Dragonfly swarms on radar

Dragonfly swarms have been detected on weather radar as they’ve been spotted in Pennsylvania, Ohio and Indiana. Area residents have also spotted dragonfly swarms.

Area residents have seen swarms of dragonflies in the county recently, but those swarms are not entirely uncommon, though seeing them may be.

“To the best of my understanding, (dragonfly swarms) are not an uncommon event, but it is one of those things that’s rarely seen,” said Joy Hosler, professor of biology at Juniata College. “There are swarms that are happening, but we’re usually not noticing them for whatever reason.”

Hosler said dragonfly swarms, which have been prevalent enough to be picked up on weather radar, are commonly associated with two events.

“There are feeding swarms, and dragonflies are collecting in one area because there’s a rich food source,” he said. “It’s likely a Mayfly hatch, or there’s food around.

“The ones we’re seeing right now, however, they’re migration swarms,” Hosler added. “It’s not entirely clear on what triggers a migration swarm, as the research is not extensive.”

Research indicates that dragonfly swarms likely occur after a cold front has passed through the area, said Hosler.

“Researchers think the cold front passing through is a cue to dragonflies it’s time to head south for the winter,” he said. “They’re going to end up migrating like birds and monarch butterflies do.”

Though they may be heading south, where they end up is unknown.

“It’s not entirely clear where they are headed,” said Hosler. “There have been swarms identified over the Gulf of Mexico, and those swarms show up in Mexico, so the thought is they may be migrating over Central America.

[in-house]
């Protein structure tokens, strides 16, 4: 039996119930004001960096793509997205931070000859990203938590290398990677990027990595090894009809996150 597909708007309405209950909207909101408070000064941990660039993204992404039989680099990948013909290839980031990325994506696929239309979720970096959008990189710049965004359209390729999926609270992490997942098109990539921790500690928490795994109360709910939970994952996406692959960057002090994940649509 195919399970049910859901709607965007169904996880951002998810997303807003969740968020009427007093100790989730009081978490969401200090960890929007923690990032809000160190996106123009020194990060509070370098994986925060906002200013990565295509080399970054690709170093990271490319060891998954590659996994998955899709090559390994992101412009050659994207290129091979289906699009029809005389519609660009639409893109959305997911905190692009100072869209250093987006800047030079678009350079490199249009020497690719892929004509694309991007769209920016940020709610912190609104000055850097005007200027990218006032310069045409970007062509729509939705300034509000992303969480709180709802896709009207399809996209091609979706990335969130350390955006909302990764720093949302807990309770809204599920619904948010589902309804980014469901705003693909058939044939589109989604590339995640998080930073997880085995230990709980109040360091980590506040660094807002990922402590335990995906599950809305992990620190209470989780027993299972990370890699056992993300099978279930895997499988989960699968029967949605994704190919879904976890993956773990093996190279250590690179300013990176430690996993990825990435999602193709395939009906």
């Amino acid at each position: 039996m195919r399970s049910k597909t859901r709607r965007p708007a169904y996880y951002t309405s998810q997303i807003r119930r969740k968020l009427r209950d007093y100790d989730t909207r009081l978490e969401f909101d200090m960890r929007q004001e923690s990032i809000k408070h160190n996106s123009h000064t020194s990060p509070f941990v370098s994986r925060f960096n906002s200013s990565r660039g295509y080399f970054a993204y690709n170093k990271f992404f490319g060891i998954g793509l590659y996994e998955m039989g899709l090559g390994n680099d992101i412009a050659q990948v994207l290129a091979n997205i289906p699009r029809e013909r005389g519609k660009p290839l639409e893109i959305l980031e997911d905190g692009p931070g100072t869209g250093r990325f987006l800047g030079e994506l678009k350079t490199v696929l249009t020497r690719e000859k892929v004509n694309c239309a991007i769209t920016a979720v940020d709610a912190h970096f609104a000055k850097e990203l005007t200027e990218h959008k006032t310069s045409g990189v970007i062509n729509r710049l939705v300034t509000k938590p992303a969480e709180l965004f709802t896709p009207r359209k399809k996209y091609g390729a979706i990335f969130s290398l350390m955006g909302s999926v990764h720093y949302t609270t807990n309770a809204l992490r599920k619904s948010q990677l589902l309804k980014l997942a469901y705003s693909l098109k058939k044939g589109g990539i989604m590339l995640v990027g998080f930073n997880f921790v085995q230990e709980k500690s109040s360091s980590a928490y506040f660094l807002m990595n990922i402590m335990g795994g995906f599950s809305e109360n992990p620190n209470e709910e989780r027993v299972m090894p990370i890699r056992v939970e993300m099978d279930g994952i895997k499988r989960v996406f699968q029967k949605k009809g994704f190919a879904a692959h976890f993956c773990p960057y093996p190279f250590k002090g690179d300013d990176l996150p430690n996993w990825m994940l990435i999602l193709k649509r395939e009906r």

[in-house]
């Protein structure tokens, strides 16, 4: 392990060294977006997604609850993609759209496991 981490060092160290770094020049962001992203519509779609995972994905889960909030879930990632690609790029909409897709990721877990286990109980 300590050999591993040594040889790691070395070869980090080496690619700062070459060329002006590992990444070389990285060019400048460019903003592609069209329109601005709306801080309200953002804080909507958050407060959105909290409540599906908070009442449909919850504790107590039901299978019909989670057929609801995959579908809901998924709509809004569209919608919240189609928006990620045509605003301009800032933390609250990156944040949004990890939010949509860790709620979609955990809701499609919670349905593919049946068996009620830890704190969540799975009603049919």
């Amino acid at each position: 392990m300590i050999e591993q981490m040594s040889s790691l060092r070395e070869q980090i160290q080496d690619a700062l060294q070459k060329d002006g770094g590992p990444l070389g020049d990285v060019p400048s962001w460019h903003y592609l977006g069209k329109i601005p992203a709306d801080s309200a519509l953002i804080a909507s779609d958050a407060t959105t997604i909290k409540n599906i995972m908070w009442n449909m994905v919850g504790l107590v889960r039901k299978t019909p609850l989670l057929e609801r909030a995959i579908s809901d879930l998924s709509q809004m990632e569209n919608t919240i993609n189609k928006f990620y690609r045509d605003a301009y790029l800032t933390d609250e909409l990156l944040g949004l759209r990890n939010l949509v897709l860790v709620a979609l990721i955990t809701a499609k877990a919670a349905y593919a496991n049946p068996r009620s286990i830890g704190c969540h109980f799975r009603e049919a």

“The thing is, dragonflies don’t live very long — no longer than a season,” he added. “Those that are migrating south, scientists think they’re migrating to warmer climate, having babies. Then, their babies will hatch, then fly north in the summer time to feed.”

While it’s been dry in recent weeks, a wet, warm start to the summer may be mean a bumper crop for dragonflies in the area, so when they do swarm, people will notice more.

“Dragonflies spend most of their time around water, where they lay their eggs,” said Hosler. “They’re in less populated areas around water.”

People on Facebook have said they’ve noticed dragonflies in areas from Shirleysburg to Hesston and Alexandria.

Kylie can be reached at khawn@huntingdondailynews.com.



I live in the valley in Mt. Union, I have dragonfly swarms often. Usually before dusk they feed on the mosquitoes. One year I saw them swarming and the swallows were diving to get the dragonflies. Since I've been here 5 yrs., I've seen it quite often. Never saw it before. I've seen it recently in South Jersey too.

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